Year of Dissertation:
    2009
    Program:
    Anthropology
    Advisor:
    Neil Smith
    Abstract:

    Based on fieldwork in Lhasa, Tibet, Kalimpong, India, and Kathmandu, Nepal, this dissertation examines the past sixty years of social and economic changes along a trade route that cuts across China, India, and Nepal. Centered on the narratives of two generations of traders who have exchanged goods such as sheep wool (and now, household appliances) across Himalayan borders, the project investigates how infrastructural and political transformations on global and regional levels might be experienced through smaller scale, "everyday" sites of trading activity. By exploring the intersections between economic anthropology, human geography, and material culture, I address a fundamental question: how might we make connections between aspects of seemingly mundane daily life and the more abstract level of global change? Taking an approach that explores how traders "make places," this project examines the creation of geographies of trade that work against state notions of what the trade route should look like. These tensions between the apparent fixity of national boundaries and the mobility of local individuals around such restrictions are, I argue, precisely how routes and histories of trade are produced. Several recent state-led infrastructural development projects - such as the reopening of the Nathu-la mountain pass between Sikkim and Tibet and the completion of the Beijing-Lhasa railroad in 2006 - have been driven by the need to open up new markets for surplus commodities in the name of "free" trade and bilateral cooperation. In an area of Asia that has long been characterized by geographical representations highlighting its supposed marginality and remoteness, these state-led searches for new openings for capital have led to the creation of what I call "geographical blindspots," the erasure or obfuscation of certain places in tandem with the highlighting of other, more profitable places for a variety of hegemonic political and economic goals. This dissertation examines how competing groups are attempting to make their trading places more coherent in the face of such powerful economic shifts, arguing for the need to obtain a more nuanced picture of the tensions and overlaps between large-scale economic shifts and smaller-scale practices in the region.

  • Silk Roads and Wool Routes: The Social Geography of Tibetan Trade

    Author:
    Christina Harris
    Year of Dissertation:
    2009
    Program:
    Anthropology
    Advisor:
    Neil Smith
    Abstract:

    Based on fieldwork in Lhasa, Tibet, Kalimpong, India, and Kathmandu, Nepal, this dissertation examines the past sixty years of social and economic changes along a trade route that cuts across China, India, and Nepal. Centered on the narratives of two generations of traders who have exchanged goods such as sheep wool (and now, household appliances) across Himalayan borders, the project investigates how infrastructural and political transformations on global and regional levels might be experienced through smaller scale, "everyday" sites of trading activity. By exploring the intersections between economic anthropology, human geography, and material culture, I address a fundamental question: how might we make connections between aspects of seemingly mundane daily life and the more abstract level of global change? Taking an approach that explores how traders "make places," this project examines the creation of geographies of trade that work against state notions of what the trade route should look like. These tensions between the apparent fixity of national boundaries and the mobility of local individuals around such restrictions are, I argue, precisely how routes and histories of trade are produced. Several recent state-led infrastructural development projects - such as the reopening of the Nathu-la mountain pass between Sikkim and Tibet and the completion of the Beijing-Lhasa railroad in 2006 - have been driven by the need to open up new markets for surplus commodities in the name of "free" trade and bilateral cooperation. In an area of Asia that has long been characterized by geographical representations highlighting its supposed marginality and remoteness, these state-led searches for new openings for capital have led to the creation of what I call "geographical blindspots," the erasure or obfuscation of certain places in tandem with the highlighting of other, more profitable places for a variety of hegemonic political and economic goals. This dissertation examines how competing groups are attempting to make their trading places more coherent in the face of such powerful economic shifts, arguing for the need to obtain a more nuanced picture of the tensions and overlaps between large-scale economic shifts and smaller-scale practices in the region.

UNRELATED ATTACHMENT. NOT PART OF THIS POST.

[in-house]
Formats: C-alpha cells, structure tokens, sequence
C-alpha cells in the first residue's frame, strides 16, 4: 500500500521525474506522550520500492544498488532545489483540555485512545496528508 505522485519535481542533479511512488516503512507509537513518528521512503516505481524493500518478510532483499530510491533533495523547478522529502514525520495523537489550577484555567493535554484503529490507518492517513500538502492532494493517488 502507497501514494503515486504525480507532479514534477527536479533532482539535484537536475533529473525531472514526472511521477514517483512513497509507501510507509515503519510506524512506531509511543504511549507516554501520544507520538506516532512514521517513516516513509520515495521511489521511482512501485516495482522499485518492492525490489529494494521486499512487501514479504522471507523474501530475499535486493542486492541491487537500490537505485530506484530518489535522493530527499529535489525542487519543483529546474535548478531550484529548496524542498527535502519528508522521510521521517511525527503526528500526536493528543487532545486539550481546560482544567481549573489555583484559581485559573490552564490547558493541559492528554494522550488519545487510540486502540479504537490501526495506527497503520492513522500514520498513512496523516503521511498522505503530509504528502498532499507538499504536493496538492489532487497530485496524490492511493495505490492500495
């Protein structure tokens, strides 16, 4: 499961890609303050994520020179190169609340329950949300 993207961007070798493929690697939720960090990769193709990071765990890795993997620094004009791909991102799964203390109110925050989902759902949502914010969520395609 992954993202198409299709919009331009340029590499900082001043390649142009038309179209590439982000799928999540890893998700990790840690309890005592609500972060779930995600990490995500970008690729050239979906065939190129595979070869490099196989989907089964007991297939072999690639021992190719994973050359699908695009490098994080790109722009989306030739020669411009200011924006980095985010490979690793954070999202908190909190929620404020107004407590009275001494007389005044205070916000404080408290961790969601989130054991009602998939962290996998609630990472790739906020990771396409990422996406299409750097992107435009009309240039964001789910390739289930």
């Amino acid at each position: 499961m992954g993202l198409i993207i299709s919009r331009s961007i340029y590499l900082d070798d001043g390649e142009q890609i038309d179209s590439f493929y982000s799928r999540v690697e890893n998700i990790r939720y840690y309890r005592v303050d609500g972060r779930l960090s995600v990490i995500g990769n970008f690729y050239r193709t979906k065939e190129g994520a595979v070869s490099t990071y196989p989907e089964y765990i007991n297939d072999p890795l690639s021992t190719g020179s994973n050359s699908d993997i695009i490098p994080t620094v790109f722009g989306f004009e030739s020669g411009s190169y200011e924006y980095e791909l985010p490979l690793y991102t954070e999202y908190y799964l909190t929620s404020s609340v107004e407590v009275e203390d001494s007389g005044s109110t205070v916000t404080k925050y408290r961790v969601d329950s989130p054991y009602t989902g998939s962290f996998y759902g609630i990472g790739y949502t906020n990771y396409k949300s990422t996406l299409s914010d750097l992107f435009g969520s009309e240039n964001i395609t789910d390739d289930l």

• WORLD SYSTEMS AND HUMAN ECODYNAMICS IN MEDIEVAL EYJAFJÖRÐUR, NORTH ICELAND: GÁSIR AND ITS HINTERLANDS

    Author:
    Ramona Harrison
    Year of Dissertation:
    2013
    Program:
    Anthropology
    Advisor:
    Sophia Perdikaris
    Abstract:

    This dissertation examines the potential connections between the Eyjafjörður region and the centrally located Gásir, home to a medieval trading site and a large church structure. Historical sources document the presence of Icelanders at Gásir and an interpretation of those sources suggests interactions between a seasonal trading community at the trading site made up of Icelanders and non-Icelandic (mainly Norwegian) merchants and sailors in the 13th-14th centuries. Utilizing data gathered from archaeological and environmental analyses this doctoral research project examines the inter-relationship of the medieval seasonal trading center at Gásir and the surrounding Icelandic countryside. It will contrast a potential Minimalist Scenario (small and relatively un-influential Gásir with little or no actual hinterland effect) with a Maximalist Scenario (a large and powerful Gásir with an impact comparable to a small medieval town) and an Intermediate Scenario (with a real hinterland effect but one different from the post-medieval impacts). The doctoral thesis presents evidence for settlement and economy in the Eyjafjörður-Hörgárdalur valley systems from Viking Age to Early Modern periods, with a focus upon the 13th-14th century. It is the result of a five year program of site survey and selective excavations, partially funded by an NSF doctoral improvement grant (OPP ARC 0809033, PI: Harrison). This dissertation makes use of a multi-site, landscape based approach aimed at better understanding the complex interactions of local and regional climate, Icelandic economic and social changes between Viking Age and high Middle Ages in the region, and the potential connections between local sites and economic processes to the wider North Atlantic economy of the 13th-14th c. "proto-world system". The author´s specialty in Zooarchaeology enables utilization of excellent proxy data to provide insight into the issues discussed here. It further helps address broad questions of North Atlantic pathway divergence and the role of cross-regional, inter-scale connection in a context of rapid environmental and social change with reference to one particularly well researched portion of northern Iceland.